ZIMBABWE President Robert Mugabe tenure as Southern African Development Community (Sadc) rotating chair comes to an end on Monday, but his leadership has hardly been plain sailing, let alone remarkable.
Hopes by his inner circle and admirers that he would have a dramatic tenure and leave a lasting legacy on the continent were largely dashed because of the age gap and contrasting viewpoints between him and the younger crop of African leaders.
The most striking rebuff of Mugabe (91) occurred when he went to West Africa in May to attend Nigerian President Muhammadu Buhari’s inauguration in Abuja, only to be later denied entry into the Ivory Coast where he was supposed to officiate at an African Development Bank (AfDB) meeting’s closing ceremony.
Mugabe left Nigeria a bitter man, after he was not only stripped of his security protection leaving him vulnerable to pressure and harassment by the country’s journalists, but was also denied salutation as an elderly African statesman and current African Union (AU) chairperson.
Despite being harassed by Sahara Television journalists, which incident went viral, government officials say Mugabe was particularly angered by what he perceived as political and diplomatic hostility towards him by Nigerians. He believed the hosts were “ignoring, overlooking or deliberately refusing” to recognise him as the AU chairperson.
Taking matters up with Buhari
He was so angry that he stormed out of Nigeria to nearby Equatorial Guinea, where he was accommodated by his good friend Teodoro Obiang Nguema Mbasogo.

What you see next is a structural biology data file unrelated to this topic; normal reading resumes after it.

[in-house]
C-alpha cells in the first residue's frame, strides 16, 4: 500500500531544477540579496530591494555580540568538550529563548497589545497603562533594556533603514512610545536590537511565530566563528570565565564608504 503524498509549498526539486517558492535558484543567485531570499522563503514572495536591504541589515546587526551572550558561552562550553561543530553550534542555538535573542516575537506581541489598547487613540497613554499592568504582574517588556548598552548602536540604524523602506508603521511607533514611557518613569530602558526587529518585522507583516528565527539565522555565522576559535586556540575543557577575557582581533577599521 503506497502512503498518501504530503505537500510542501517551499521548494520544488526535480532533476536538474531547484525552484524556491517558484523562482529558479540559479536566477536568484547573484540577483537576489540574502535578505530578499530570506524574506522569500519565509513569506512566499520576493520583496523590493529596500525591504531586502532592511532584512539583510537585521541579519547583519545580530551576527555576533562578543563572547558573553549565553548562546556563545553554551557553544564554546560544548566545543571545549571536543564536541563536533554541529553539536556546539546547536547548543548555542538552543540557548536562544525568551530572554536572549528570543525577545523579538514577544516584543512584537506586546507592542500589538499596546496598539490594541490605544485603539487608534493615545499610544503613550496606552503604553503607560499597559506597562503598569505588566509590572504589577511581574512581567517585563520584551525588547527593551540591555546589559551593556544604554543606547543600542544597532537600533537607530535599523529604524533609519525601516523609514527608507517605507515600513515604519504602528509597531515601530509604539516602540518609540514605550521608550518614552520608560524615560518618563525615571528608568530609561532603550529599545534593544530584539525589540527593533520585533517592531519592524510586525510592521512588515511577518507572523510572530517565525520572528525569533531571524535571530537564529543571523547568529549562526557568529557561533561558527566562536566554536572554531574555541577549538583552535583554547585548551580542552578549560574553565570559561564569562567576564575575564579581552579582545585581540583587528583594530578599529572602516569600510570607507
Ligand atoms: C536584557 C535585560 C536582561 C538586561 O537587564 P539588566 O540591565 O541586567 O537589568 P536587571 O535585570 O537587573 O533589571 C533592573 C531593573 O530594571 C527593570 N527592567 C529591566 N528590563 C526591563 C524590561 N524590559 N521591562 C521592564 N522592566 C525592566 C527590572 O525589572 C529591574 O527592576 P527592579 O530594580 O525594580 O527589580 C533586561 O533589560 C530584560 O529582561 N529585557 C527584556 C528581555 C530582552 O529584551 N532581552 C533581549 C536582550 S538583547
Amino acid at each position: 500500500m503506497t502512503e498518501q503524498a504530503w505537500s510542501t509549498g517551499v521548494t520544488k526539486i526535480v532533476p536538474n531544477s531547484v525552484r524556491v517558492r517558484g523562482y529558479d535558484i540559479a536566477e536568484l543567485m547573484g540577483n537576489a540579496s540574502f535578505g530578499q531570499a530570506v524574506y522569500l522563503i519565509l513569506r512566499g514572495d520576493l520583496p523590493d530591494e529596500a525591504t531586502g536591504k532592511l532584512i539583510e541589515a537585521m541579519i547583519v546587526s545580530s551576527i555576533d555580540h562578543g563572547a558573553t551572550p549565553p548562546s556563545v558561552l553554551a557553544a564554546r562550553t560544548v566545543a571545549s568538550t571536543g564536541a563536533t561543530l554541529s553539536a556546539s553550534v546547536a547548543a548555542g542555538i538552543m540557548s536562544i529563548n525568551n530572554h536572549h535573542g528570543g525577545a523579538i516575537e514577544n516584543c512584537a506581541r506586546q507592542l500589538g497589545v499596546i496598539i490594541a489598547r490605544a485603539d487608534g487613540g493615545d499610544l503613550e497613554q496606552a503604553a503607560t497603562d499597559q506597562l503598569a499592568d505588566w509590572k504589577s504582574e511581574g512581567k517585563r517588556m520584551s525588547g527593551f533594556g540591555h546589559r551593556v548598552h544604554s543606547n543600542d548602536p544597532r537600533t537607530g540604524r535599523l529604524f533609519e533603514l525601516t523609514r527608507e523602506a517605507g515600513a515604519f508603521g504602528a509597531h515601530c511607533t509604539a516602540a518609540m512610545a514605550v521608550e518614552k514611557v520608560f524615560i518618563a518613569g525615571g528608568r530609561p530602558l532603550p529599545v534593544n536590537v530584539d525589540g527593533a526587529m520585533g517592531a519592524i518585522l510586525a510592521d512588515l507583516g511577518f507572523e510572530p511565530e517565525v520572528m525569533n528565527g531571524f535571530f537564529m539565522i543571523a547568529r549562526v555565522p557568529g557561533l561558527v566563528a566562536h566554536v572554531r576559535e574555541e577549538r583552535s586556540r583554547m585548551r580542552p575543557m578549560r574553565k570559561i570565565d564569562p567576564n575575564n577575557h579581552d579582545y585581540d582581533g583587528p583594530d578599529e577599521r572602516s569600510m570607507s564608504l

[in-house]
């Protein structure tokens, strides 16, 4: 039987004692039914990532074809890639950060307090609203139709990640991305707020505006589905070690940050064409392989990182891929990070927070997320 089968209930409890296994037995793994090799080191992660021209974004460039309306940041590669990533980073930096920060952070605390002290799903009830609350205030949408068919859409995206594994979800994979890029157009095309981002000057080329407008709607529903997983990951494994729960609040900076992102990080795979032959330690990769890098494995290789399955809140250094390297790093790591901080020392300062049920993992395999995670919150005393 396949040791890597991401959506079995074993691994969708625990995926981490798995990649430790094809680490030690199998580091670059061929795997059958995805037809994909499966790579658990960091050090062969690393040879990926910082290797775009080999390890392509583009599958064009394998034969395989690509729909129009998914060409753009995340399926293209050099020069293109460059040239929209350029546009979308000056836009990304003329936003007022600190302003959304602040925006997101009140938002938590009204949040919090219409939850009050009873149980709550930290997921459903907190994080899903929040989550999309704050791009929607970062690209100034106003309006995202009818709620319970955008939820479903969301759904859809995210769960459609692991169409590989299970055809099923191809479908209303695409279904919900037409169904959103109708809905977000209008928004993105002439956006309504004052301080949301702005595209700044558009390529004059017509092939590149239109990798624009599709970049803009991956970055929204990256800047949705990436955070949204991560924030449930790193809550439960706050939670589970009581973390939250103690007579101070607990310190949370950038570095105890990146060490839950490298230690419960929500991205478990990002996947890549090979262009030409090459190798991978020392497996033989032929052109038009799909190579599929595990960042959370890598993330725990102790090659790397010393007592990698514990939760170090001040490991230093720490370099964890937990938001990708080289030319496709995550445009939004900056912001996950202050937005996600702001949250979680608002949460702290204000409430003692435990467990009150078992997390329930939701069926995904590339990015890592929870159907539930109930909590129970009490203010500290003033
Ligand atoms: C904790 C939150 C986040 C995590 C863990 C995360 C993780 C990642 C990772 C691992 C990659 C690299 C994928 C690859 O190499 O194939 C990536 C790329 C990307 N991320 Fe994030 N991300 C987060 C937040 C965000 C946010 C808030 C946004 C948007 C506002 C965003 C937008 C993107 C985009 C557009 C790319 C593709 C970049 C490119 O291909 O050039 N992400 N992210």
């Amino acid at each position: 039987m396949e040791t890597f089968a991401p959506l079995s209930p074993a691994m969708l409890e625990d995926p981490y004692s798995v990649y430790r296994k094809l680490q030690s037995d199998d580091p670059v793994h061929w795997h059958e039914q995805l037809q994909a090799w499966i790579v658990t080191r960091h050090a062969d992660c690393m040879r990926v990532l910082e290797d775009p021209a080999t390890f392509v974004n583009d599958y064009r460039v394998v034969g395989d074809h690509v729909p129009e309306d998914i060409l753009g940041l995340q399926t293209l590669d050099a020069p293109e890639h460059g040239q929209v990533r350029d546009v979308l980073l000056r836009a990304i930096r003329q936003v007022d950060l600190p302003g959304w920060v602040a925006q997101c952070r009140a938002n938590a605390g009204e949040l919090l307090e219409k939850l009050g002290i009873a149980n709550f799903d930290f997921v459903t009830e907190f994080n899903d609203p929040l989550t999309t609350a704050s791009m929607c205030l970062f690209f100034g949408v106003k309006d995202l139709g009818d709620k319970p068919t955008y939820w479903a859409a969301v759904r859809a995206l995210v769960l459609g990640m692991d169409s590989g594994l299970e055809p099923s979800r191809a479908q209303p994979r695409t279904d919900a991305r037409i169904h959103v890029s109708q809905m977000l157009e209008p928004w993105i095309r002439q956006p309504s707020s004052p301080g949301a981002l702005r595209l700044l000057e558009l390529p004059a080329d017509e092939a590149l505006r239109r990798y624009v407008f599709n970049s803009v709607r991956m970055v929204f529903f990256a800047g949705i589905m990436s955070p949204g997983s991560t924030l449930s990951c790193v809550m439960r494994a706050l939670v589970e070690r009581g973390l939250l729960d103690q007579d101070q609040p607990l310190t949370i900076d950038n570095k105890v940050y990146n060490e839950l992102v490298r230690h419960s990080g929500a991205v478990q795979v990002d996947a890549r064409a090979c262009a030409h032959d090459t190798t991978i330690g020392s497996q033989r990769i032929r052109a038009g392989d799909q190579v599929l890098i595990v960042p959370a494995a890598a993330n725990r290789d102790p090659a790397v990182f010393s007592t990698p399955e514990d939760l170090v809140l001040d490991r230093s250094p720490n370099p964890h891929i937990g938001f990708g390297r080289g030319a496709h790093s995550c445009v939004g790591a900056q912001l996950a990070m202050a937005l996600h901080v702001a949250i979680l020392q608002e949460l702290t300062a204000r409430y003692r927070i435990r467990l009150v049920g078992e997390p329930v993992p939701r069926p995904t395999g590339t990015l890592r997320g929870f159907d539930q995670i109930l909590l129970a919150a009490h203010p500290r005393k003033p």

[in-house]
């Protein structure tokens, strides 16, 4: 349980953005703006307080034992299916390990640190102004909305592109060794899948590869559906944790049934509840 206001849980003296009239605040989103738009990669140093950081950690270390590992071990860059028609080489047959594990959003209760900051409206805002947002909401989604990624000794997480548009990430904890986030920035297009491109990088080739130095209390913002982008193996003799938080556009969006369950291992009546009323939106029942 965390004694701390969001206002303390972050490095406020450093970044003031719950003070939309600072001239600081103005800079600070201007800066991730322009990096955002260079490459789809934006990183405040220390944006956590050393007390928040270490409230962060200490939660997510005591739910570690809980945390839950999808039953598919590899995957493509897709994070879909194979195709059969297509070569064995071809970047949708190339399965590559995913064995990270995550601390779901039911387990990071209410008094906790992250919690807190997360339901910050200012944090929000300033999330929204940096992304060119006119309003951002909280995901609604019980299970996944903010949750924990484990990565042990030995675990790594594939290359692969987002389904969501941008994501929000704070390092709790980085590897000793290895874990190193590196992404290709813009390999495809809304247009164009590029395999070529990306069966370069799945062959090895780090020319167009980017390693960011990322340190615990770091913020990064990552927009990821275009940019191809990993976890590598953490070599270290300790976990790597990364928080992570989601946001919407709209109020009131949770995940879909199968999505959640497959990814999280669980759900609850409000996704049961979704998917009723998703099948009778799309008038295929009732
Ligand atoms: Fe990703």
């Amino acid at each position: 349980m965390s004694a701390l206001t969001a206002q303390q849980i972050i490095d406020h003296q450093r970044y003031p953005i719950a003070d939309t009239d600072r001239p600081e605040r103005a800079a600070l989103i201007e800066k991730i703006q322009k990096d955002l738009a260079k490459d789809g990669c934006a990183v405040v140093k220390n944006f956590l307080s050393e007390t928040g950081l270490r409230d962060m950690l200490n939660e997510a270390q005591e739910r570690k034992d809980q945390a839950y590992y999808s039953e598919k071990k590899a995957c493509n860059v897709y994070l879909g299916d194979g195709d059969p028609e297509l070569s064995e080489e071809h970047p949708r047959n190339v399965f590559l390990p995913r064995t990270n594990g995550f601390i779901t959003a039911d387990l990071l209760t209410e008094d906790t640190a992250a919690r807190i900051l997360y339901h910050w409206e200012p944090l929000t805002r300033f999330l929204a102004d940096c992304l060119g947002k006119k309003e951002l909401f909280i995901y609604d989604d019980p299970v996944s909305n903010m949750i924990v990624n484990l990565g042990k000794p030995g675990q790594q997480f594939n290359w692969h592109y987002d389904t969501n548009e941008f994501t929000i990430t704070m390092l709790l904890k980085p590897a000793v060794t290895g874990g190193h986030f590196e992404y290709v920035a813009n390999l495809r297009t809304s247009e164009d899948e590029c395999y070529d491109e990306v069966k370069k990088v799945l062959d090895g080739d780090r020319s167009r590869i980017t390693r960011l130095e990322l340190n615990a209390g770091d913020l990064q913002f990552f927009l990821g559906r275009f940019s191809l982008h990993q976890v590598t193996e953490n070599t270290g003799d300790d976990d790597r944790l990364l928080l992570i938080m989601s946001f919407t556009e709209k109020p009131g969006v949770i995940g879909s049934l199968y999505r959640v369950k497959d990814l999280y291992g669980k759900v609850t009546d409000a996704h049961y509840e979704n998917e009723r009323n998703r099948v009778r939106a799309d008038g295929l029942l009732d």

Mugabe engaged Buhari over the matter when they met at the AU summit in South Africa in June in an effort to resolve the fallout.
But the most embarrassing episode for Mugabe was the decision by Ivory Coast authorities to deny him permission to land in the country where he was due to give a speech at an AfDB meeting attended by finance ministers from the continent.
Mugabe was invited by the bank to address the meeting during the official opening ceremony, but failed to do so because he was attending Buhari’s inauguration. While in Nigeria officials from the bank asked him to make a statement at the closing ceremony instead.
Mugabe said Ivory Coast officials communicated that President Alassane Ouattara was ill and in bed and could therefore not host him or allow his aircraft to land. Mugabe however believes Ouattara was influenced by France.
Mugabe failed in his bid to influence African countries to withdraw from the International Criminal Court (ICC), moreso after attempts by South African civil society organisations to have Sudan President Omar al-Bashir arrested and handed over to the ICC while he was attending an AU summit in South Africa in June.
Mugabe helps Bashir ‘escape’
The AU chairman played a role in ensuring that al-Bashir flew out of South Africa, in defiance of the country’s High Court order which banned him from leaving the country until an application calling for his arrest had been heard, resulting in questions being asked about the continent and South Africa’s commitment to the rule of law.